Brewster was a fellow of the American Association for the Advancement of Science, and in 1876 became president of the Nuttall Ornithological Club of Cambridge,[5] of which he was the founder in 1873.[6] He was a co-founder, with Elliott Coues and Joel Asaph Allen, of the American Ornithologists' Union (AOU) in 1883[7] and served as its president from 1895 to 1898.[2]

Brewster served as the first president of Mass Audubon (Massachusetts Audubon Society) from 1896–1913, founded by Harriet Lawrence Hemenway (1858–1960) and Minna B. Hall, with a mandate to advance legislation to restrict the killing of birds and sale of their plumage. The group, with over half its officers being women, used its political power to have a Massachusetts law passed in 1897 outlawing trade in wild bird feathers and the 1900 Lacey Act, which prohibits interstate shipment of animals killed in violation of local laws.

Published works[edit]

Brewster published over 300 articles[2] in the Bulletin of the Nuttall Ornithological Club, in the Annals of the New York Lyceum of Natural History, Proceedings of the Boston Society of Natural History, The Auk, and other periodicals. He wrote:

Unpublished works[edit]

The Ernst Mayr Library of the Museum of Comparative Zoology at Harvard University maintains an archive of Brewster's journals, diaries, field notebooks, correspondence, and photographs. Much of this material has been digitized[8] and is available through the Biodiversity Heritage Library.[9]

William Brewster Memorial Award[edit]

In honor of Brewster, the AOU awards the William Brewster Memorial Award "to the author or co-authors (not previously so honored) of an exceptional body of work on birds of the Western Hemisphere."[10] The award, consisting of a medal and honorarium, was given every other year from 1921 through 1937 and then annually.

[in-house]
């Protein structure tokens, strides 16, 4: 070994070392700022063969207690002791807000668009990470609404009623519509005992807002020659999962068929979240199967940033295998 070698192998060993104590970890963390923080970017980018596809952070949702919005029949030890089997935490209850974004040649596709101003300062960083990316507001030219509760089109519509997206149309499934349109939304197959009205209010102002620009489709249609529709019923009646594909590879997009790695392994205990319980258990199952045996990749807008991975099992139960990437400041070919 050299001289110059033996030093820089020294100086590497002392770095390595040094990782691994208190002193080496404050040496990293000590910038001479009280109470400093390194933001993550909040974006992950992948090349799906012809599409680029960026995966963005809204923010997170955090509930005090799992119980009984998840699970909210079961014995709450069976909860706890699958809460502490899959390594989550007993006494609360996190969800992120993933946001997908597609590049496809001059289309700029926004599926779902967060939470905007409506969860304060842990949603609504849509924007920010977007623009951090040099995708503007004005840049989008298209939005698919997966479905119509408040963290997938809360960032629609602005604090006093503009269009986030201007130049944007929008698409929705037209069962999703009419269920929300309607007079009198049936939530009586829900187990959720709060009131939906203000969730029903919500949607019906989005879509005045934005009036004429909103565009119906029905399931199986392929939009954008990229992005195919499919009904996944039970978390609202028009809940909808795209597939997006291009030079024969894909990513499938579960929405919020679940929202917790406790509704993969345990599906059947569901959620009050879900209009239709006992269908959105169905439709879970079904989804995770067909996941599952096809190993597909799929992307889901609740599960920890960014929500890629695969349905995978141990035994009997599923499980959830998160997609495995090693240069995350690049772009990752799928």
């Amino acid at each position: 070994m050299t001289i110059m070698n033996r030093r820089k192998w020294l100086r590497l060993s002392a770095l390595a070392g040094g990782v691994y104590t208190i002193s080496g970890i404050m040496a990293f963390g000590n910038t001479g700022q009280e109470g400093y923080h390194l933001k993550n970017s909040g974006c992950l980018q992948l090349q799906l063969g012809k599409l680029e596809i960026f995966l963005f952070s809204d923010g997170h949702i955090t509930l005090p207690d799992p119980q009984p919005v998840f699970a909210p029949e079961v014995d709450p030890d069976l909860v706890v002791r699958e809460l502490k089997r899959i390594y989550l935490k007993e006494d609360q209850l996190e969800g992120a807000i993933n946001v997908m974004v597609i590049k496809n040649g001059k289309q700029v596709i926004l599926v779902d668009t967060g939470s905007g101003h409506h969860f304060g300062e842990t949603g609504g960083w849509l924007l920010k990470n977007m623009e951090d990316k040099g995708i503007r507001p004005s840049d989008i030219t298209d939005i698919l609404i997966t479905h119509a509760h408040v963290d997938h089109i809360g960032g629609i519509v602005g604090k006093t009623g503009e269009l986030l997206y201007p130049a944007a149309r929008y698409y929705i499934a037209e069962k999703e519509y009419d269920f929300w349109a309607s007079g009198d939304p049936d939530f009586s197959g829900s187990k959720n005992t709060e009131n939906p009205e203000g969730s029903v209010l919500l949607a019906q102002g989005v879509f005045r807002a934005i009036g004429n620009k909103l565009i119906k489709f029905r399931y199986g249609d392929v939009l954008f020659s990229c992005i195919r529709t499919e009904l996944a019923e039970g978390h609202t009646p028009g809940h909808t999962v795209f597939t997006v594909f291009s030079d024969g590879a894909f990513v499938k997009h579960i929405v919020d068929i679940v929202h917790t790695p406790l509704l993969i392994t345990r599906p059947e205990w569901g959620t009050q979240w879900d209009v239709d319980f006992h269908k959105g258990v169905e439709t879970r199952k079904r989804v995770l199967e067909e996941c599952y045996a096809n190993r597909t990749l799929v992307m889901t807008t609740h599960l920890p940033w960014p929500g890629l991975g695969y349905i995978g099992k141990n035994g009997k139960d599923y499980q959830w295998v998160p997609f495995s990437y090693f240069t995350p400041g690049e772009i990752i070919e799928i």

1. ^ "BREWSTER, William". The International Who's Who in the World. 1912. p. 174.
  2. ^ a b c d e f g "In Memoriam: William Brewster". The Auk. Cambridge, Massachusetts: American Ornithologists' Union. 37: 1–23. January 1920. doi:10.2307/4072953. Retrieved 24 April 2012.
  3. ^ a b c Rines, George Edwin, ed. (1920). "Brewster, William, American ornithologist and author" . Encyclopedia Americana.
  4. ^ a b c d e Emmet, Alan (November–December 2007). "William Brewster, Brief life of a bird-lover: 1851-1919". Harvard Magazine. Vol. 110 no. 2.
  5. ^ a b One or more of the preceding sentences incorporates text from a publication now in the public domainWilson, J. G.; Fiske, J., eds. (1900). "Brewster, William, ornithologist" . Appletons' Cyclopædia of American Biography. New York: D. Appleton.
  6. ^ "Nuttall Ornithological Club". Retrieved 29 March 2012.
  7. ^ Orr, Oliver H (1992). Saving American birds: T. Gilbert Pearson and the founding of the Audubon movement. University Press of Florida. p. 22. ISBN 978-0-8130-1129-5.
  8. ^ http://blogs.law.harvard.edu/ernstmayrlibrary/2014/05/30/transcribing-the-field-notes-of-william-brewster/
  9. ^ https://www.biodiversitylibrary.org/search?searchTerm=william+brewster#/titles
  10. ^ "William Brewster Memorial Award". Retrieved 24 April 2012.